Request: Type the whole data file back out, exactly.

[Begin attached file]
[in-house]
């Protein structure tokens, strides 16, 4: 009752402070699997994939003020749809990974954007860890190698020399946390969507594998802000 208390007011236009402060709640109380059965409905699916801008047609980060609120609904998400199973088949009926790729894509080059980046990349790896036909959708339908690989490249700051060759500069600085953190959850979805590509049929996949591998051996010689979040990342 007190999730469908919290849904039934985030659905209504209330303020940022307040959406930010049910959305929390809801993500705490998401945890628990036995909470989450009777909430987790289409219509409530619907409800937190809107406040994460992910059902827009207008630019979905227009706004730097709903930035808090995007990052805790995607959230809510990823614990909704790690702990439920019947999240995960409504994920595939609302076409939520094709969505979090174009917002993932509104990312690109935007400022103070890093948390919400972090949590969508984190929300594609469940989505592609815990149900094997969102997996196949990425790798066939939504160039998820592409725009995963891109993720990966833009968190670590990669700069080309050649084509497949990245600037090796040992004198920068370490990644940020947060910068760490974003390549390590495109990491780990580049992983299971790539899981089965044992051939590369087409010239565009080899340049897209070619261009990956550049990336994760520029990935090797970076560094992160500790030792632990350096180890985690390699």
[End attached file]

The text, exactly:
[in-house]
């Protein structure tokens, strides 16, 4: 009752402070699997994939003020749809990974954007860890190698020399946390969507594998802000 208390007011236009402060709640109380059965409905699916801008047609980060609120609904998400199973088949009926790729894509080059980046990349790896036909959708339908690989490249700051060759500069600085953190959850979805590509049929996949591998051996010689979040990342 007190999730469908919290849904039934985030659905209504209330303020940022307040959406930010049910959305929390809801993500705490998401945890628990036995909470989450009777909430987790289409219509409530619907409800937190809107406040994460992910059902827009207008630019979905227009706004730097709903930035808090995007990052805790995607959230809510990823614990909704790690702990439920019947999240995960409504994920595939609302076409939520094709969505979090174009917002993932509104990312690109935007400022103070890093948390919400972090949590969508984190929300594609469940989505592609815990149900094997969102997996196949990425790798066939939504160039998820592409725009995963891109993720990966833009968190670590990669700069080309050649084509497949990245600037090796040992004198920068370490990644940020947060910068760490974003390549390590495109990491780990580049992983299971790539899981089965044992051939590369087409010239565009080899340049897209070619261009990956550049990336994760520029990935090797970076560094992160500790030792632990350096180890985690390699």